This time he vows to cross.
"I will stay alive," Castillo says. "If I do anything, I do it for them, for my wife and children, for all my family."
He was resting, just for a day, at a migrant shelter run by the Rev. Flor Maria Rigoni, an Italian priest who has worked with migrants in Mexico for two decades. When he started, in Tijuana in 1985, the average age of the migrants was 30. Now, in a sign of their desperation, it's 21.
"The young people can't find work, so they go," he says, even though they know the risks - death by exposure or dehydration, sexual assaults, robberies. "They tell me, 'I prefer to die crossing a border and walking toward another horizon.'"
Every night in the Arizona desert, a thousand or more immigrants climb fences or pass through holes cut in barbed wire to enter the United States illegally. They come despite the additional U.S. agents who have been hired to fortify the 1,951-mile border and the technology that keeps constant watch.
The U.S. Border Patrol made 1.1 million apprehensions last year - the majority of them men. But those are just the ones who are caught. Countless others slip through, ranging far beyond traditional migration patterns that had been established decades earlier.
From 1942 to 1964, the bracero program allowed Mexicans to temporarily work on farms and ranches in the United States. It drew migrants from regions with poor soil and few prospects. And even after the program ended, migrants followed the same well-worn paths to states like California, Arizona and Texas.
But more recently, Mexicans have been leaving their homes throughout the country, even in areas with rich soil such as Chiapas, and fanning out across the United States in pursuit of work. In the town of Belisario Dominguez on a recent weekend, all the market stalls were staffed by women. Their husbands and sons have left, and they say it's hard to find men to work.
"Frankly, it's a sad thing," says Delfina Monson Tovar, 70, who has lived in the town her entire life and runs a dusty stationery store. "There are no young people here."
On weekends in Belisario Dominguez, the women line up at telephone shops to call the relatives in the United States. Most can only afford to call once or twice a month. In small plywood booths in the crowded phone shop, they hear stories of how hard it is to find work in the United States, but they tell their men: Don't come back. There is nothing here.
Elissame Verdugo Morales, 30, just spoke to her husband in Florida and says he hasn't worked in two weeks because businesses are more strict about checking documentation. She carries their 3-year-old son, Jose Manuel, on her hip, and says the boy does not remember his father.
Some say the children in town have become more aggressive and developed behavioral problems without fathers around. The family structure is weakened, and women worry their husbands will find new wives and start new families in the United States.
But Verdugo Morales supported her husband's decision to leave a few years ago, just after they got married. She does not have a job herself and gets by on the money her husband sends home - a small fraction of the more than $16 billion in remittances sent back home to Mexico each year from the United States.
"If he comes home," Verdugo Morales says of her husband, "I want there to be something for him here. Now there is nothing."
The town's economy had been based on coffee production. But when prices plunged early in this decade, many coffee plantations shut down and the men had nowhere to turn. In 1995, prices peaked at $1.71 a pound. By 2001, the price had fallen to 47 cents.
Even now, with prices around $1 a pound, the industry is still producing nearly a billion pounds more coffee than can be sold. But while the coffee market has recovered to some degree, the men of Belisario Dominguez have not returned.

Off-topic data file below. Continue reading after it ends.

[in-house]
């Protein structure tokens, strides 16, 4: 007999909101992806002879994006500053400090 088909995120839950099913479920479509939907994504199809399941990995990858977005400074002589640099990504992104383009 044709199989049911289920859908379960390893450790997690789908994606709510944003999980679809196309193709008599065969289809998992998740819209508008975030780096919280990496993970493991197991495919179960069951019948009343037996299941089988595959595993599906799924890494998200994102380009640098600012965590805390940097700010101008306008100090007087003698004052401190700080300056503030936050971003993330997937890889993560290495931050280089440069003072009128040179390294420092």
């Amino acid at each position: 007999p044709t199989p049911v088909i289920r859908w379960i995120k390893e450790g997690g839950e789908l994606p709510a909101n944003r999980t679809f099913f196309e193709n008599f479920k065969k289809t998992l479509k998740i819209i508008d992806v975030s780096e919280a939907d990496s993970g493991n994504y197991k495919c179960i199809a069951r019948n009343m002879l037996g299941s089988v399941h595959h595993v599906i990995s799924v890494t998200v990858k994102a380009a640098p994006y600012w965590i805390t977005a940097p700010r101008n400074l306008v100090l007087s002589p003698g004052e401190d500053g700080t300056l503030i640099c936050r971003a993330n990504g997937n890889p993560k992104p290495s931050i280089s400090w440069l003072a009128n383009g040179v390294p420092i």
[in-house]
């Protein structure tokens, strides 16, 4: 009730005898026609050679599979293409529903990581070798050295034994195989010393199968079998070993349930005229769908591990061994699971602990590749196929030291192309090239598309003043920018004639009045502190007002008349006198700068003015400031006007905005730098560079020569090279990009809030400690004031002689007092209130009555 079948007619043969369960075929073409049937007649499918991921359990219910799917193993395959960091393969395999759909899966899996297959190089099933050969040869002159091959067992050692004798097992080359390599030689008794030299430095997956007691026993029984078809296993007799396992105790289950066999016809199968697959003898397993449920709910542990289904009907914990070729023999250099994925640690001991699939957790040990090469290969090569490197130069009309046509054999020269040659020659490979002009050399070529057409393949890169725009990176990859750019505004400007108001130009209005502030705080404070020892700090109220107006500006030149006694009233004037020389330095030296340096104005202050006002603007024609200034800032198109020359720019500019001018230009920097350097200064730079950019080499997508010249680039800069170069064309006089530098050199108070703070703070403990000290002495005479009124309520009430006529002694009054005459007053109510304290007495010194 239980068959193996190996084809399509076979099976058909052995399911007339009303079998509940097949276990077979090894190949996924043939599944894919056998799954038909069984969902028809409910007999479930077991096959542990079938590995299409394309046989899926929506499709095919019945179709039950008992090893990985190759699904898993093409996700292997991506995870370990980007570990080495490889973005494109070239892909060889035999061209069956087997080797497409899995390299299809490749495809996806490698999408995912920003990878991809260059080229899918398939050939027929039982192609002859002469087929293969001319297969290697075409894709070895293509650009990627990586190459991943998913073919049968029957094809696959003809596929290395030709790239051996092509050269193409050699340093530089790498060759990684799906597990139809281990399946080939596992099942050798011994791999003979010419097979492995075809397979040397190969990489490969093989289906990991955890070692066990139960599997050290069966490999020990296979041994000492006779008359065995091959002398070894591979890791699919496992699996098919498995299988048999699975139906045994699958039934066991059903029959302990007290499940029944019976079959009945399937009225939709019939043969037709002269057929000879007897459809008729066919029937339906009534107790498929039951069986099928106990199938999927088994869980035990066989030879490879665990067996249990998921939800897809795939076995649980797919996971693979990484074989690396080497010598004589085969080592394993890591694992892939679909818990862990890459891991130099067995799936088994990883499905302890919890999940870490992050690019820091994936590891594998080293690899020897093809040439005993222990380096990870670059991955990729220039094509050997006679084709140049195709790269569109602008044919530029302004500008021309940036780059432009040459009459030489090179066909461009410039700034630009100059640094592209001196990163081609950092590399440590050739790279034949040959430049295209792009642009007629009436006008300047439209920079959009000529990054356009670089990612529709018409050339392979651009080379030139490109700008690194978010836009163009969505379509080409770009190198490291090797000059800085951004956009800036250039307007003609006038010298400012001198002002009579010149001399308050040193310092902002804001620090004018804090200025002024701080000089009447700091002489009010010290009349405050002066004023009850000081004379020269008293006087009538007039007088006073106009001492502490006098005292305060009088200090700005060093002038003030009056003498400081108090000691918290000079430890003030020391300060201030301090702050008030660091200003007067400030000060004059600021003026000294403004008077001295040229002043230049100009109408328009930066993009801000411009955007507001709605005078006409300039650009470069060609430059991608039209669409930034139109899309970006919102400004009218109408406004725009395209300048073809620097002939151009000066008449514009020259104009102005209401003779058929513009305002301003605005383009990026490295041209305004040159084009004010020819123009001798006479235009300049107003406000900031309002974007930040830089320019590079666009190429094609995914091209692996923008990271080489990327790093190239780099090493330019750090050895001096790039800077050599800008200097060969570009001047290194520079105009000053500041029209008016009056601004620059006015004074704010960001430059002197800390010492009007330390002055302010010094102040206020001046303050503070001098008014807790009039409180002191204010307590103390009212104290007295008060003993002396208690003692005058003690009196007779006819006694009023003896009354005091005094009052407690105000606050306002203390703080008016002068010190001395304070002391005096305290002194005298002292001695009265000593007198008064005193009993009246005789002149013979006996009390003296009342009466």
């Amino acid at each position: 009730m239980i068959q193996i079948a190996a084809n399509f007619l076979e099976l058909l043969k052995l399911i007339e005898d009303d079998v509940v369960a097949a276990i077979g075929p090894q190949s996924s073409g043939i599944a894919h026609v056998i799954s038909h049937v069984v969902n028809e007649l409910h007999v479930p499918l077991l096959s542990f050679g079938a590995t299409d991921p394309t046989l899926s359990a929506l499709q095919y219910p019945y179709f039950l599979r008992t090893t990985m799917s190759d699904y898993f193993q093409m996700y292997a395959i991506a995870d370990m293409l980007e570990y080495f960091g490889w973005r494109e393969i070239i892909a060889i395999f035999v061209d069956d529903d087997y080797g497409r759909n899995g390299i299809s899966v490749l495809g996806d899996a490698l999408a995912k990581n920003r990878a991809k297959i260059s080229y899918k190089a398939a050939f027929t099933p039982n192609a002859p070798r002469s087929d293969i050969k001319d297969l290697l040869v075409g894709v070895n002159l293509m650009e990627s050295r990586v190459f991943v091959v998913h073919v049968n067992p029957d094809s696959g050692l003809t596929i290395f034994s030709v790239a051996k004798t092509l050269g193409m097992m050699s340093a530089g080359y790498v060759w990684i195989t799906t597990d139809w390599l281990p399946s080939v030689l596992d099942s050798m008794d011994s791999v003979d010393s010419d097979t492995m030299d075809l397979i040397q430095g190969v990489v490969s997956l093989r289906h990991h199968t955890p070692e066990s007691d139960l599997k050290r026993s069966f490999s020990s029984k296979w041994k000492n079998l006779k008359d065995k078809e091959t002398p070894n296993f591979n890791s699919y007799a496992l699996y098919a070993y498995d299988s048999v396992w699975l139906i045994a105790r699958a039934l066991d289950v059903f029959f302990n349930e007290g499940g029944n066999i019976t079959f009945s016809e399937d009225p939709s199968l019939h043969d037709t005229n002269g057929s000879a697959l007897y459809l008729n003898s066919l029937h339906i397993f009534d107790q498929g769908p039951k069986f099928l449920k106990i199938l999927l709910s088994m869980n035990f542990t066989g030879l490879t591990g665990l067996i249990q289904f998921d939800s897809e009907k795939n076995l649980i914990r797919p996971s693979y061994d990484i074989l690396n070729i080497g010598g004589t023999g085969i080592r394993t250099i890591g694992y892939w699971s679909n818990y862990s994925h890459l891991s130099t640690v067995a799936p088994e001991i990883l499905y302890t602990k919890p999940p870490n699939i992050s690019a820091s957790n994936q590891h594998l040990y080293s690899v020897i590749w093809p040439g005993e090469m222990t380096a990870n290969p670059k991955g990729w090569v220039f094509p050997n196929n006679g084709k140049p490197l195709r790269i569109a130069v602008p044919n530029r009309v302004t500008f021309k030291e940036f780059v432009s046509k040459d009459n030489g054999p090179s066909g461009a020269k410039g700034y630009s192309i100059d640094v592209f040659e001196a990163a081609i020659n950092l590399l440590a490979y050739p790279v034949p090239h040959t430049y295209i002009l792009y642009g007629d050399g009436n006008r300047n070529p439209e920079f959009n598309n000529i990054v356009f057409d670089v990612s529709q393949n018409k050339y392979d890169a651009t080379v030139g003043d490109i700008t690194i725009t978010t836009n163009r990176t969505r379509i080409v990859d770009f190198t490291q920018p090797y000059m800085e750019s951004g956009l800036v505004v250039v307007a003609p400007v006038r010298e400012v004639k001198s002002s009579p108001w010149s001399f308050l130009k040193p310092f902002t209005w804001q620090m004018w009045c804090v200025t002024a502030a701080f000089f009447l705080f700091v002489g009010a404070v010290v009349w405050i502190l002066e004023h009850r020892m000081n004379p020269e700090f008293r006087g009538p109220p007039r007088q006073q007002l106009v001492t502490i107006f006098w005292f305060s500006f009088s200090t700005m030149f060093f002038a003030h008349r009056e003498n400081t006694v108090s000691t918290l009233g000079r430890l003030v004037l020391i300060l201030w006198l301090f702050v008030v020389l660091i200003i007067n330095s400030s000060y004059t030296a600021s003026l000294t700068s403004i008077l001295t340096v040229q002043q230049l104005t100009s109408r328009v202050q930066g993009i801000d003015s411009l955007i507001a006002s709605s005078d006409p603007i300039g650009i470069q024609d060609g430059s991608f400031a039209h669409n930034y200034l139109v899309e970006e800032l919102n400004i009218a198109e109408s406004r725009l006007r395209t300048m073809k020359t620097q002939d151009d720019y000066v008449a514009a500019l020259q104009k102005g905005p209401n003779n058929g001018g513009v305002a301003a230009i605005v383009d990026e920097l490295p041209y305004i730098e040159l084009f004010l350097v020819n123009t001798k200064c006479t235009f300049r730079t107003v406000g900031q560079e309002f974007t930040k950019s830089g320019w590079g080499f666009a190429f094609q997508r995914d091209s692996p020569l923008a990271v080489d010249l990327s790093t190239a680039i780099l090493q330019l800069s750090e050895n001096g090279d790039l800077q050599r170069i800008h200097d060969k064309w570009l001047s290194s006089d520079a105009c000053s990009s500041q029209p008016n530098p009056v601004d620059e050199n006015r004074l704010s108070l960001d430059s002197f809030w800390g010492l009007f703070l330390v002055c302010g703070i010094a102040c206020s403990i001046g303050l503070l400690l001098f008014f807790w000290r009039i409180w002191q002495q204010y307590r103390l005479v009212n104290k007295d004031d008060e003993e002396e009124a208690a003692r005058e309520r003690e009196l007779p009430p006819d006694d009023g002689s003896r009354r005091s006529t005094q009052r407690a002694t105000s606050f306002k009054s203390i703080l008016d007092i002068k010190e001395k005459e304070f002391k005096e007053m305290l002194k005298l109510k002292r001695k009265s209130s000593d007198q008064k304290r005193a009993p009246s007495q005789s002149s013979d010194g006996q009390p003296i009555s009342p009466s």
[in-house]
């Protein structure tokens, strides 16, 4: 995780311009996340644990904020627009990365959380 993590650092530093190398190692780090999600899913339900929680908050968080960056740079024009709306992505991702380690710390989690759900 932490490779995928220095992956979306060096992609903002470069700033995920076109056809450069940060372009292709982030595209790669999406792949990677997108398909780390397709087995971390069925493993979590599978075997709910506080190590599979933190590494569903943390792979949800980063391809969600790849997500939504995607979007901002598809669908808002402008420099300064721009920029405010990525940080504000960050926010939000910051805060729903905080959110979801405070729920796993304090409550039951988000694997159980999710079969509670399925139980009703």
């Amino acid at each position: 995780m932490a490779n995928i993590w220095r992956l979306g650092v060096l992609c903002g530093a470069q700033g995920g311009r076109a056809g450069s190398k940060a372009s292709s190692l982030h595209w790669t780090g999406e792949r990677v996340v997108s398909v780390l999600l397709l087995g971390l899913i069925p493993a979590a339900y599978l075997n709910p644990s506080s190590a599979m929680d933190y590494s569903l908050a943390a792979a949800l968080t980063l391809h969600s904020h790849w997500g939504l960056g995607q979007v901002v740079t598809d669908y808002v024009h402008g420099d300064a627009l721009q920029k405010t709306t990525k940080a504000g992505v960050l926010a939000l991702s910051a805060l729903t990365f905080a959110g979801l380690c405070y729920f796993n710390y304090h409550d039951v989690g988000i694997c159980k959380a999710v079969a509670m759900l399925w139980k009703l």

"When the time of the peak coffee season comes," says Monson Tovar, "it's difficult to find people because the people who used to pick coffee are not picking coffee anymore."
The United States is building more high-tech fences and hiring an army of patrol agents, but immigration experts say it will take more than a heavily fortified border to stem the northward flood. America must weigh the impact of NAFTA and other trade pacts on its Latin neighbors and provide encouragement and meaningful assistance to the Mexican government to develop a more competitive economy that will create more jobs.
"If you want to slow migration down, you have to look at what's going on behind the border, on the Mexico side," Polaski says. "People are pushed out by poverty and pulled by job opportunities. You can work on both ends of that equation."
Such is the mission of Starbucks' Project Chiapas, a program to help coffee growers in Mexico refine their product, preserve the environment and improve their way of life. The high-altitude, shade-grown coffee beans in Chiapas have always had great potential but were degraded by poor cultivation practices.
In 1998, for instance, the Seattle-based coffee retailing giant bought only one container (or 38,000 pounds) of coffee from Chiapas because the quality was so inconsistent. But a partnership with USAID and Washington-based Conservation International provided growers with concrete washing tanks, to wash the coffee cherries of mucilage before transport, and concrete drying patios to replace the soil that had been used. Fences were put up to keep out chickens and pigs.
"These are simple infrastructure things that can happen at a farm level," says Dennis Macray, director of business practices for Starbucks.
The result: Last year Starbucks bought nearly 50 containers (or 1.9 million pounds) of coffee from Chiapas at above-market rates: $1.42 per pound versus the market price of $1.04.
The company is working with 800 small farmers, and since the program's inception in 1998 the farmers have seen a 40 percent increase in their incomes even while a worldwide surplus of coffee has forced prices down.
In Cerro de las Tablas, after the deal with Wal-Mart fell through, the town began talking to other lemon growers in the region about forming a co-op. Residents are also working to improve the quality and appearance of their lemons, so they can be sold at higher prices to supermarkets and not just for the food industry.
They are hopeful an arrangement can be worked out. Until then, they wait.
On a recent afternoon, a half-dozen men sat on a dirt porch drinking Coronas. Daniel Zapata Bacho, 48, said that six of his 11 children have left for the United States to work in factories or construction. He knows they are better off, though he doesn't hear from them much.
"The oldest hasn't returned for 15 years," he said.
As the men were speaking, the earth began to shake. Several of them jumped from their plastic chairs and ran into the center of the road. After a minute, when the ground was still again, they returned to the porch, sat down and picked up their beers.
There was nothing else to do.
Stephen Kiehl traveled to Mexico on a fellowship from the International Reporting Project at the Johns Hopkins University.